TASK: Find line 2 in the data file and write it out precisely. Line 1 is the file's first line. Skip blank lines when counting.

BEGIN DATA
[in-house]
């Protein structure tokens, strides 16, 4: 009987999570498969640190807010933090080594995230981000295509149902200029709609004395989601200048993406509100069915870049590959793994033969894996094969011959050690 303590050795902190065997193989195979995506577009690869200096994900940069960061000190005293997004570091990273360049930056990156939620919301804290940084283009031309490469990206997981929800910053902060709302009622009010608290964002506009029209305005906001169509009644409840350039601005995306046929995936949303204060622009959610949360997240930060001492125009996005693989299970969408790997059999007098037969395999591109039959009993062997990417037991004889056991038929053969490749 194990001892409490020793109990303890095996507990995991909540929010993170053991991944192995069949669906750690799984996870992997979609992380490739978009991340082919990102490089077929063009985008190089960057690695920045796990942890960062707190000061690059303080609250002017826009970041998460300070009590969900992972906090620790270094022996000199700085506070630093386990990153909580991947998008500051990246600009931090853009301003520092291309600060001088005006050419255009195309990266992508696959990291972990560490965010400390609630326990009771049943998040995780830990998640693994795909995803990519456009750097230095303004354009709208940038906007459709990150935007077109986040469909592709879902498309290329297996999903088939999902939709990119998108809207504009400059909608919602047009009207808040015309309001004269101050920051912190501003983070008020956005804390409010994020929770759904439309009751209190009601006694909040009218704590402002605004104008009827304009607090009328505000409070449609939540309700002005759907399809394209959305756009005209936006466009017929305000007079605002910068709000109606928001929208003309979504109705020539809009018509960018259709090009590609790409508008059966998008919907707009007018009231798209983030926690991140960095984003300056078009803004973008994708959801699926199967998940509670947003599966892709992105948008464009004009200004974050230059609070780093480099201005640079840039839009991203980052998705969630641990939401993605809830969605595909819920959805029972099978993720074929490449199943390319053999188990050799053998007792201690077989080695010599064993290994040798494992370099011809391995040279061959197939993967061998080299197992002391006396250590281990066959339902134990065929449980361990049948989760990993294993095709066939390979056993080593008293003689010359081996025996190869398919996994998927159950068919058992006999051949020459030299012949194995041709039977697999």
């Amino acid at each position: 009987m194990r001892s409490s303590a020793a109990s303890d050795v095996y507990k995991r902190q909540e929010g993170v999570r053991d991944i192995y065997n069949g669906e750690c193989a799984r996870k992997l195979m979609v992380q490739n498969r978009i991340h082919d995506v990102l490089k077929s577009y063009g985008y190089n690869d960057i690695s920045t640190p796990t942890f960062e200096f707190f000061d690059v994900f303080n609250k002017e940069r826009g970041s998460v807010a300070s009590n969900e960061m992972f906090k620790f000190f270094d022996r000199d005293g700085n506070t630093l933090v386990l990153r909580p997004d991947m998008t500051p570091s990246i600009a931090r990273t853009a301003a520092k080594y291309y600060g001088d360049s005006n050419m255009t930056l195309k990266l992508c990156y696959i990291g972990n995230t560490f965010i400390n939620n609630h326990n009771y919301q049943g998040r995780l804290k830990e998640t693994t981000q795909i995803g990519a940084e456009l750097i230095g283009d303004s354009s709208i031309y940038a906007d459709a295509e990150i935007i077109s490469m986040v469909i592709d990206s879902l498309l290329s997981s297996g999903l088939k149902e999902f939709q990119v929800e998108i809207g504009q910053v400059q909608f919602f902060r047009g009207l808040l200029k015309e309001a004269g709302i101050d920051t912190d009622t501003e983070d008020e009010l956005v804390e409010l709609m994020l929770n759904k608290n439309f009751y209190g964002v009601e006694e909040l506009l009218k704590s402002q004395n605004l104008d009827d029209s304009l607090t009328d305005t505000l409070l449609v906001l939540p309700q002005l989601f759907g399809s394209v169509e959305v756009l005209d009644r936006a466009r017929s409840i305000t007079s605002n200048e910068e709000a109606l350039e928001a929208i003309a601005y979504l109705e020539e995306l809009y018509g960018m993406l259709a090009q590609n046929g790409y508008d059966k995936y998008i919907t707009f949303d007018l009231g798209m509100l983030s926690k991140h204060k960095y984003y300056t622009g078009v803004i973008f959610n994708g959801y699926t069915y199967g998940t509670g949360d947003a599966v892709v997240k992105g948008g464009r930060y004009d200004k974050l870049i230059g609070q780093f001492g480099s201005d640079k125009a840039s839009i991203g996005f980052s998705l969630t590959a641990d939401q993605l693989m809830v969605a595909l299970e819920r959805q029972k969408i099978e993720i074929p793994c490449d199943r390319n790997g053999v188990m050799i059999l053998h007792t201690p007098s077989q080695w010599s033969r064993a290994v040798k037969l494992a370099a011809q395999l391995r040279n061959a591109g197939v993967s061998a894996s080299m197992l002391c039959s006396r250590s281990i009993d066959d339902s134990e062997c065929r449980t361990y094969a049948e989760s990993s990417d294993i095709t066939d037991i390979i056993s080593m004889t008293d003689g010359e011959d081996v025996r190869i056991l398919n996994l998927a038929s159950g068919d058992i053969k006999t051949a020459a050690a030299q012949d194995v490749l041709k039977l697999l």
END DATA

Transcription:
């Protein structure tokens, strides 16, 4: 009987999570498969640190807010933090080594995230981000295509149902200029709609004395989601200048993406509100069915870049590959793994033969894996094969011959050690 303590050795902190065997193989195979995506577009690869200096994900940069960061000190005293997004570091990273360049930056990156939620919301804290940084283009031309490469990206997981929800910053902060709302009622009010608290964002506009029209305005906001169509009644409840350039601005995306046929995936949303204060622009959610949360997240930060001492125009996005693989299970969408790997059999007098037969395999591109039959009993062997990417037991004889056991038929053969490749 194990001892409490020793109990303890095996507990995991909540929010993170053991991944192995069949669906750690799984996870992997979609992380490739978009991340082919990102490089077929063009985008190089960057690695920045796990942890960062707190000061690059303080609250002017826009970041998460300070009590969900992972906090620790270094022996000199700085506070630093386990990153909580991947998008500051990246600009931090853009301003520092291309600060001088005006050419255009195309990266992508696959990291972990560490965010400390609630326990009771049943998040995780830990998640693994795909995803990519456009750097230095303004354009709208940038906007459709990150935007077109986040469909592709879902498309290329297996999903088939999902939709990119998108809207504009400059909608919602047009009207808040015309309001004269101050920051912190501003983070008020956005804390409010994020929770759904439309009751209190009601006694909040009218704590402002605004104008009827304009607090009328505000409070449609939540309700002005759907399809394209959305756009005209936006466009017929305000007079605002910068709000109606928001929208003309979504109705020539809009018509960018259709090009590609790409508008059966998008919907707009007018009231798209983030926690991140960095984003300056078009803004973008994708959801699926199967998940509670947003599966892709992105948008464009004009200004974050230059609070780093480099201005640079840039839009991203980052998705969630641990939401993605809830969605595909819920959805029972099978993720074929490449199943390319053999188990050799053998007792201690077989080695010599064993290994040798494992370099011809391995040279061959197939993967061998080299197992002391006396250590281990066959339902134990065929449980361990049948989760990993294993095709066939390979056993080593008293003689010359081996025996190869398919996994998927159950068919058992006999051949020459030299012949194995041709039977697999």